The distinction between countries and states is easily illustrated through a brief review of state flags, in the course of which I will re-state my point: it is possible and quite legitimate to bifurcate one’s feelings between country and state.

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Above are flags that have flown over Germany and its capital, Berlin. It’s the same country throughout, but different states have occupied the geographical space and ruled over the same people (more or less) in the last 120 years. Each state represented different values, are remembered for markedly different policies and outcomes, and naturally engendered different feelings. Germans can abhor one while being proud of another. In fact, we expect right-thinking people, German or not, to find one among the above set highly objectionable.

pic_201307_16At right is another example. These are flags that over the last 100 years have flown over the same geographical area: South Africa. The first of the triplet was when the Union of South Africa was a self-governing part of the British Empire. The British settlers lorded over the Boers while the Black Africans were treated dismissively — as natives were in so many other parts of the empire.

The second flag represented a different, independent South Africa, but one where the Boers — now calling themselves Afrikaaners — were ascendant. The structure of this state they created, however, was heavily identified with the policy of apartheid that disenfranchised Blacks, Indians and mixed-race individuals, brutally suppressing the ensuing opposition for good measure.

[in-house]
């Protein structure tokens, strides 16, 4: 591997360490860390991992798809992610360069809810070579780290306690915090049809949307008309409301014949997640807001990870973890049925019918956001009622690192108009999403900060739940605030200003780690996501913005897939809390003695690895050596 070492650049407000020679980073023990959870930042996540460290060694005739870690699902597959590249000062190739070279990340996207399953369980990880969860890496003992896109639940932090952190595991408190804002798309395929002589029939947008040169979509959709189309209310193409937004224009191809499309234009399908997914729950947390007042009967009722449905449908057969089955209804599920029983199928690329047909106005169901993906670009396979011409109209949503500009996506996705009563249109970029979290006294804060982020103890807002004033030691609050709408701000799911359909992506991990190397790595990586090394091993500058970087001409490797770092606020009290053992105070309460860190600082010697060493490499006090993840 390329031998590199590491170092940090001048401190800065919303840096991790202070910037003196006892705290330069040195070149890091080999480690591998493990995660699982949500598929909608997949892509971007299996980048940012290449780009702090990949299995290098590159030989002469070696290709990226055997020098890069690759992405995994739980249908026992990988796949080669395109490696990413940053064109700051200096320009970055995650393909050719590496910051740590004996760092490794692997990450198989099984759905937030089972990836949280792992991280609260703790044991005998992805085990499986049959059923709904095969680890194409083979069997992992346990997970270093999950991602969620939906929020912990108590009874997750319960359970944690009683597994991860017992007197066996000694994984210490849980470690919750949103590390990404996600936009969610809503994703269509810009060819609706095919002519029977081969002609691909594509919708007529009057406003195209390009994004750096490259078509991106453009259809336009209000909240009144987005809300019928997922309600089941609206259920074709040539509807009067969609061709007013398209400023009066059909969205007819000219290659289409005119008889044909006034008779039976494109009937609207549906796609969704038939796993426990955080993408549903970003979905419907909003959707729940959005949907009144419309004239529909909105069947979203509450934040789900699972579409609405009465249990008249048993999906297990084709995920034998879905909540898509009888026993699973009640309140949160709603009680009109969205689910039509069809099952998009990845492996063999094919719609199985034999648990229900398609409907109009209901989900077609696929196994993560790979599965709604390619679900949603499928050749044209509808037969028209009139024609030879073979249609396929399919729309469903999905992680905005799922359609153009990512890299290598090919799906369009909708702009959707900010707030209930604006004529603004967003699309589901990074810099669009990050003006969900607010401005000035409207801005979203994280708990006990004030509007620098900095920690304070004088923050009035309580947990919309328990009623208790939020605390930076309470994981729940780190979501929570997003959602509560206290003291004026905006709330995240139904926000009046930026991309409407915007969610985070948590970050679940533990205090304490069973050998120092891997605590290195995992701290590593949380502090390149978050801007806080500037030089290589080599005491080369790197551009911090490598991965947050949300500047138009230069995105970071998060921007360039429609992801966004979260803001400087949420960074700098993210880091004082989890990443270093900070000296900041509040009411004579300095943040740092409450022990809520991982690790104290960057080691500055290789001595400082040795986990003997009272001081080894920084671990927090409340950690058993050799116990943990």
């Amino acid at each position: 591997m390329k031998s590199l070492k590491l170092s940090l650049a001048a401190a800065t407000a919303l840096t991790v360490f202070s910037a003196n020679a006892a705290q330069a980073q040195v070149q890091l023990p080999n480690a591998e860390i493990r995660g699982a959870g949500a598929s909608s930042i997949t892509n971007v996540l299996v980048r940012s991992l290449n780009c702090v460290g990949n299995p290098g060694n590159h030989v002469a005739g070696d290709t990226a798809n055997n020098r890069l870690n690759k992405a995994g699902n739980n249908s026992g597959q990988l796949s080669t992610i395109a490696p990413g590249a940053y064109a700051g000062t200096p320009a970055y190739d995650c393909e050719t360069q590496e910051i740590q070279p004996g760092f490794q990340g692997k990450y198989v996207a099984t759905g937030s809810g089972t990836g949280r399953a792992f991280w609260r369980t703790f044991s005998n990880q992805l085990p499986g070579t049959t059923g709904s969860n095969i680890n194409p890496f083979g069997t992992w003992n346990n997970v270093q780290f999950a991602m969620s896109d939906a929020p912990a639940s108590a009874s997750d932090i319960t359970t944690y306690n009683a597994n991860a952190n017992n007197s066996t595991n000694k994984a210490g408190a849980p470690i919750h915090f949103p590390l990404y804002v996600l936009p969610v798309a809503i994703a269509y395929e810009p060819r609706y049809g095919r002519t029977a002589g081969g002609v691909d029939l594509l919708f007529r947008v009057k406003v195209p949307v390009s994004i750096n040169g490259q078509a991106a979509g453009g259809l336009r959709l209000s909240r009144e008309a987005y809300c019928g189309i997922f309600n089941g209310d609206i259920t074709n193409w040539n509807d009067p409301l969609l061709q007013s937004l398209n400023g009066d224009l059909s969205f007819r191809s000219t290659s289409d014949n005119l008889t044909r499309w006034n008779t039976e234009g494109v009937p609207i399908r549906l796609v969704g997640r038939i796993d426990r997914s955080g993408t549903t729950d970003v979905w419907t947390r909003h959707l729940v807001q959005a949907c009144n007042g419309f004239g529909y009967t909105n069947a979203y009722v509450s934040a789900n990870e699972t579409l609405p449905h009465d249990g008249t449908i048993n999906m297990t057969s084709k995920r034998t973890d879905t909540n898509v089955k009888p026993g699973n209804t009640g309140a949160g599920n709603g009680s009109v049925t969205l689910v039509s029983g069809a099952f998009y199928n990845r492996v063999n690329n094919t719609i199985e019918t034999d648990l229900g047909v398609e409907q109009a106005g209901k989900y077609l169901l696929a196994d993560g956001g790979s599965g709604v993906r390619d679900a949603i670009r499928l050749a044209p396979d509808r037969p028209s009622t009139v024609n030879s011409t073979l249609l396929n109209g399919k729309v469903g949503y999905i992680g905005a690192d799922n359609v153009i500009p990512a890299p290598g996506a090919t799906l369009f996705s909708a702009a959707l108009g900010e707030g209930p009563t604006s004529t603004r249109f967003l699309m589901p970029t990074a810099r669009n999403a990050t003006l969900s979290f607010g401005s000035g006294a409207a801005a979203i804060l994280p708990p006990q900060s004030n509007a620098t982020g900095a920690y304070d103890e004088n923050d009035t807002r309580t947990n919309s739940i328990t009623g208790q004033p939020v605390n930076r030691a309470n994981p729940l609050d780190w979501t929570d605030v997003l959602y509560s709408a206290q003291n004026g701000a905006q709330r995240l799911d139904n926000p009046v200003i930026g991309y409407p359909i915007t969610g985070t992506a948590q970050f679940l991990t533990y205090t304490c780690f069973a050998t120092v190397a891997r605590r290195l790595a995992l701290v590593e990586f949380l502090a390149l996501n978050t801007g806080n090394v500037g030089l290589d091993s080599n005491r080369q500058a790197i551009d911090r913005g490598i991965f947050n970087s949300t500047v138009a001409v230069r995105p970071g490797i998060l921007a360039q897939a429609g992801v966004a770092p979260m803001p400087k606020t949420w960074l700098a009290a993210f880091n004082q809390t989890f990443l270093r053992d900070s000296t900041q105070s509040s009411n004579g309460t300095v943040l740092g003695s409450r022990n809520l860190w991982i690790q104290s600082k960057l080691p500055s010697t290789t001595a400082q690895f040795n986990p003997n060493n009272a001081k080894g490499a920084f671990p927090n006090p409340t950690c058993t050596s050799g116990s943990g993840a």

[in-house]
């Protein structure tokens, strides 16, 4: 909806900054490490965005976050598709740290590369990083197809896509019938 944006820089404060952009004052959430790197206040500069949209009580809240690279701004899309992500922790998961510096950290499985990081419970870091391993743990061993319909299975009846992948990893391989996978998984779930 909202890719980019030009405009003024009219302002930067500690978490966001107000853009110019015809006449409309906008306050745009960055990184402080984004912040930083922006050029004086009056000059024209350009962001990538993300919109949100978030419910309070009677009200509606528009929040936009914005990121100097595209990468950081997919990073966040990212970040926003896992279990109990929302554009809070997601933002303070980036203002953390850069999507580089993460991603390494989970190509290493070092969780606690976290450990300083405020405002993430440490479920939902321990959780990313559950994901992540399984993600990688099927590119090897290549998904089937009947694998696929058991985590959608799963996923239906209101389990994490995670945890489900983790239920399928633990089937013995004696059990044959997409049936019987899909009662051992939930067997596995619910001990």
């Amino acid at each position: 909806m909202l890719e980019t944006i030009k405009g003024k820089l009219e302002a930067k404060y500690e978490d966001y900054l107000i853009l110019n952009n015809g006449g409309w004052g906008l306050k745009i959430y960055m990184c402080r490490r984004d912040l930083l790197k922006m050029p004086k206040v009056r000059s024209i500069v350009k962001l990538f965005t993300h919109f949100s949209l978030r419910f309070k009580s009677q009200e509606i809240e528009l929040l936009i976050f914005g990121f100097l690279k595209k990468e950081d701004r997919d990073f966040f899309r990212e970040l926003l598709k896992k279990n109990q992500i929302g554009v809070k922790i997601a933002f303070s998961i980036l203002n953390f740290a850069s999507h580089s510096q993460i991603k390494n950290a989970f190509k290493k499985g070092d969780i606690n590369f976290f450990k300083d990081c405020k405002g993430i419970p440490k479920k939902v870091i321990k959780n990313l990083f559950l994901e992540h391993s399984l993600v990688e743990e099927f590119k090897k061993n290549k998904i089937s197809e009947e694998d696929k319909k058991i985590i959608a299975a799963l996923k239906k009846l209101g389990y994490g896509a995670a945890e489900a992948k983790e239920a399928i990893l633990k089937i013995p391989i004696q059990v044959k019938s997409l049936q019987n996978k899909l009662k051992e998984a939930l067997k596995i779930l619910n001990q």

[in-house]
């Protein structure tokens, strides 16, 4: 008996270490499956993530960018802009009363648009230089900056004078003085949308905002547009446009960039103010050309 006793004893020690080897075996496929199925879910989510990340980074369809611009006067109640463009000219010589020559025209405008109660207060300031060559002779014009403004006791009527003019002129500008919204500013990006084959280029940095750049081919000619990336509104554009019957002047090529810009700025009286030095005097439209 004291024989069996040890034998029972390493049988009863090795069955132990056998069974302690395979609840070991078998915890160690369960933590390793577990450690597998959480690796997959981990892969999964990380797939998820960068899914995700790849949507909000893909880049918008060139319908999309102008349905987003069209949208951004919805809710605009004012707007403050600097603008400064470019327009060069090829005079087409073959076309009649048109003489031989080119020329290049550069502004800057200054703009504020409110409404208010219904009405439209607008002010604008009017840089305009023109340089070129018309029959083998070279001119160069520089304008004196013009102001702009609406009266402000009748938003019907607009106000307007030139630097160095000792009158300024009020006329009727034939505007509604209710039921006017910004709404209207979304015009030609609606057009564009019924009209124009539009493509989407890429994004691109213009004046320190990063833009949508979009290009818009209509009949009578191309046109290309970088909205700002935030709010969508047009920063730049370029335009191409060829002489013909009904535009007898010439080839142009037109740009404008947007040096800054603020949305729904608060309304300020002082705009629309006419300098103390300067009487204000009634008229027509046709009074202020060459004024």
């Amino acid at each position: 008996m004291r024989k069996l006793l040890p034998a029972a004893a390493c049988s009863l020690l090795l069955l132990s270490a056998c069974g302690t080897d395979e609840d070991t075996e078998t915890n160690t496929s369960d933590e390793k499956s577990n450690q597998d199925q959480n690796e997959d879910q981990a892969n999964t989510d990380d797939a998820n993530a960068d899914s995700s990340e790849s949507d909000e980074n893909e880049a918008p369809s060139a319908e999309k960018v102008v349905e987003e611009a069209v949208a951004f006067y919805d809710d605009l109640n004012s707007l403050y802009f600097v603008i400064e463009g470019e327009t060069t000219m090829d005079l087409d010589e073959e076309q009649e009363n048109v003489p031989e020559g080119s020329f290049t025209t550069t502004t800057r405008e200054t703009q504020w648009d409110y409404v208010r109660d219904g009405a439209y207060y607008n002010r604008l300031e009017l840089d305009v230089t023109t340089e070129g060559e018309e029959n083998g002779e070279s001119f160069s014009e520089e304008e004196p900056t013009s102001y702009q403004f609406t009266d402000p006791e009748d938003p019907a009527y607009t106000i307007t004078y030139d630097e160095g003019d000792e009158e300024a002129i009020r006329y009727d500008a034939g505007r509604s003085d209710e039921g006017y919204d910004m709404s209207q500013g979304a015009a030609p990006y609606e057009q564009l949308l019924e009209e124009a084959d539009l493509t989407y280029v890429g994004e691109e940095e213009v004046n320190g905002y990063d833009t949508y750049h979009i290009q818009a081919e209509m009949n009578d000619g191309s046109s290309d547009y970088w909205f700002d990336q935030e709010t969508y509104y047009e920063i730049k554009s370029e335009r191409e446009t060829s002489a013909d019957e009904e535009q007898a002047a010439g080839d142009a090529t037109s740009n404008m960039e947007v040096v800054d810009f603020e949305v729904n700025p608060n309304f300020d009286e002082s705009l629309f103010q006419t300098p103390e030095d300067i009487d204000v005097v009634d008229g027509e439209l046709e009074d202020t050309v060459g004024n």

So, when all these structures were dismantled in 1990, and new structures created in their place, the result was for all intents and purposes a new state. With it came a new flag — the third in the series.

In the German and South African examples, new states arose after wrenching change. But even when no wrenching change occurs, new flags are still adopted because the people may feel that the old one is too much identified with values and memories they’d rather pack away.

pic_201307_17At left are the flags of Canada. The first was for a state that valued its strong linkages with Britain. By the centenary of self-governance — which by then had long evolved into independent statehood —  a new flag removing all vestiges of the Union Jack and insignia of the royal family was needed. It was also important to have a flag that French Canadians could identify with.

In other words, as the state evolved, so at some point a new flag was needed.

* * * * *

The Singapore flag we know today does not represent Singapore the country and its people; it represents the state.

You may point out that the state is not coterminous with the government, even less with the People’s Action Party. It should be possible to be loyal to the state without being subservient to the present government or the PAP.